Far past drunk, did driver seek death? Man's blood alcohol level 5 times over limit, police say.

May 22, 1991|By Frank D. Roylance | Frank D. Roylance,Evening Sun Staff

Charles County police say a Nanjemoy man had a blood-alcohol content nearly five times the legal limit on May 9 when his speeding car crashed head-on into another car on Md. 6, killing himself and five other people, three of them children.

Investigators also said the man, Ernest Lee Knight, 27, had argued with his wife by telephone just minutes before the accident. Then, witnesses said, while he was driving toward home he swerved repeatedly into the path of oncoming traffic.

Charles County Sheriff's Deputy Chris Becker, a traffic homicide investigator, said he theorized that Knight may have meant to commit suicide.

Capt. Gary Draheim, also of the sheriff's department, said yesterday the state medical examiner reported that an autopsy revealed Knight had a blood-alcohol level of 0.33. A driver in Maryland is regarded as legally impaired with a blood alcohol level of 0.07, and intoxicated when it reaches 0.10.

"My professional experience tells me that a person with a blood-alcohol content of 0.33 should be near unconsciousness, severely impaired in his judgment, motor [muscle control] and thought processes," said Wayne Kempske, chief of criminal justice for the Maryland Alcohol and Drug Abuse Administration.

But for people to function in some fashion despite such high readings is "not unheard of at all," he said. "It's not too rare to get a call from a judge who says, 'We've got a defendant here who's just blown a 0.25 or a 0.30 and he's standing here before the bench.' "

Usually such people have "hearty, robust" physiques and a history of heavy drinking, he said. The highest blood alcohol level he could recall involving a Maryland driver was a man who registered 0.40 in a breath test.

Deputy Becker said witnesses told him that "this certainly wasn't the first time he [Knight] was heavily intoxicated."

Knight was well-known to the Charles County sheriff's office, Becker said, and had a varied criminal history that included assaults.

He had never obtained a Maryland driver's license and his driving privileges in Virginia had been suspended. His 1978 Cadillac was unregistered and uninsured.

The reason for his license suspension in Virginia could not be learned.

A spokesman for the Virginia Division of Motor Vehicles said state law prohibits the release of driver-record information without the permission of the driver.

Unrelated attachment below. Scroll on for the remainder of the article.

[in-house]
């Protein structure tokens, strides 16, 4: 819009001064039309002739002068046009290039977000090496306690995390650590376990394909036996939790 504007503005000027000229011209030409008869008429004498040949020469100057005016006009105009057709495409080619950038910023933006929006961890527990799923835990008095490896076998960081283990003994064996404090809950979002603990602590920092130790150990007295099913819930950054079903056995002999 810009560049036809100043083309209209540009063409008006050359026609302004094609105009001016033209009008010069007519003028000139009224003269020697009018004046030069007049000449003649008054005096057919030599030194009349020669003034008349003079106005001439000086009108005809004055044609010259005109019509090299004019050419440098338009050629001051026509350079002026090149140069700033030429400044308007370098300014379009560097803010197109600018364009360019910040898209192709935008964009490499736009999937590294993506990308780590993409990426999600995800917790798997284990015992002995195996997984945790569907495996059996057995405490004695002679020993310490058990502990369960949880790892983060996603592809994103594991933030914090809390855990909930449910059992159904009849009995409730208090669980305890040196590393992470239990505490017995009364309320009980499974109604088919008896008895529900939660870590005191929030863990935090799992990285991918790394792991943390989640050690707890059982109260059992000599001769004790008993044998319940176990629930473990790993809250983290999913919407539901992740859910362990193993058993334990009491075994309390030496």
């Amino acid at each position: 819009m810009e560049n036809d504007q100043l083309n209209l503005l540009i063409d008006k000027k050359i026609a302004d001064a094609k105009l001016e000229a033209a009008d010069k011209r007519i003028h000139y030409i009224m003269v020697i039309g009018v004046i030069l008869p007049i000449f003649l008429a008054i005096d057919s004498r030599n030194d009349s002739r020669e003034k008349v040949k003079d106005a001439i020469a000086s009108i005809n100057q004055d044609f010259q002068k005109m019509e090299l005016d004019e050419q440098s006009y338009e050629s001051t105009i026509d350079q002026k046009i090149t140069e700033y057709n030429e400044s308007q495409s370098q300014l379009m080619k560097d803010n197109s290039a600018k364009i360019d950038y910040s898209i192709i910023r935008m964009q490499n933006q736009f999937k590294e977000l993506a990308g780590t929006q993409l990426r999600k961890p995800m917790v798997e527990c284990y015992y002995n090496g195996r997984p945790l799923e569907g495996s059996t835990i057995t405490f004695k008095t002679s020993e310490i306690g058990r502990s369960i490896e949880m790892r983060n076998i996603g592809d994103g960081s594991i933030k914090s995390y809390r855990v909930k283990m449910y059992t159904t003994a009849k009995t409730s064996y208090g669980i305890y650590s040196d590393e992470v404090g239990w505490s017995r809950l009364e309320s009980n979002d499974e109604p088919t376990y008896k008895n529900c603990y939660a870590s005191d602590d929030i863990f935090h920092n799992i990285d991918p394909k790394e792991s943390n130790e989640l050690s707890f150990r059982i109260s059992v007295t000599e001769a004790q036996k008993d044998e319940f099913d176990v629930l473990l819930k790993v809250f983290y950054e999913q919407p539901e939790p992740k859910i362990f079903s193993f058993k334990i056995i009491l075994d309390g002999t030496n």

Becker, a traffic homicide investigator, said Knight was driving his Cadillac west on Md. 6 near Welcome on May 9 about 6:15 p.m. when he crossed the center line moving at about 80 mph.

Knight's car first sideswiped an eastbound Pontiac driven by Rebecca Slaughter, 32, of LaPlata. The impact forced the Pontiac off the road and down an embankment, Becker said.

Slaughter and her daughter, Crystal, were later treated and released from Southern Maryland Hospital Center in Clinton.

Next, Knight's Cadillac collided head-on with a Nissan driven by Tresa Mae Keys, 30, of Nanjemoy.

That impact crushed both cars and killed everyone in them, including Knight, Keys and her boyfriend, Glenn Carroll, 35; their children, Glynielle Carroll, 2, and Sharnelle T. Carroll, 7, and Glenn Carroll's nephew, James D. Carroll, 8.

Seconds after the fatal collision, an eastbound 1983 Honda driven by Susan Jackson, 22, of LaPlata, crashed into the rear of the wreckage of Keys' Nissan, Becker said.

Jackson was taken to the Southern Maryland Hospital Center, where she remains in satisfactory condition, undergoing treatment for undisclosed injuries.

Becker said that, because Knight was killed in the crash, there was no need to prove conclusively that he deliberately drove his car into the path of oncoming traffic.

But the weight of the evidence from his investigation points in that direction. And had Knight survived, "criminal charges certainly would have been filed," he said.

The charges would have included vehicular homicide, Becker said.

Becker's investigation revealed that at about 6 p.m. -- just 15 minutes before the crash -- Knight had called his wife from a shopping center in La Plata. Knight was employed by a La Plata lumber yard.

In that shopping center, Becker said, there is a liquor store "commonly known as a gathering spot, where drinking is done in vehicles in the parking lot, or around the other side of the building. Whether he was drinking there we can't confirm, but that would be my guess."

Becker said Knight's wife told him during the investigation that she and her husband had been arguing for some time.

"The argument continued by phone" during the call, and they argued for several minutes. "It was the last phone call he made," Becker said.

Knight apparently then drove his car west on Md. 6 out of La Plata, inthe direction of his home in rural Nanjemoy.

Two or three miles outside La Plata, two eastbound motorists were rounding a bend on Md. 6 when they suddenly saw a car headed straight for them.

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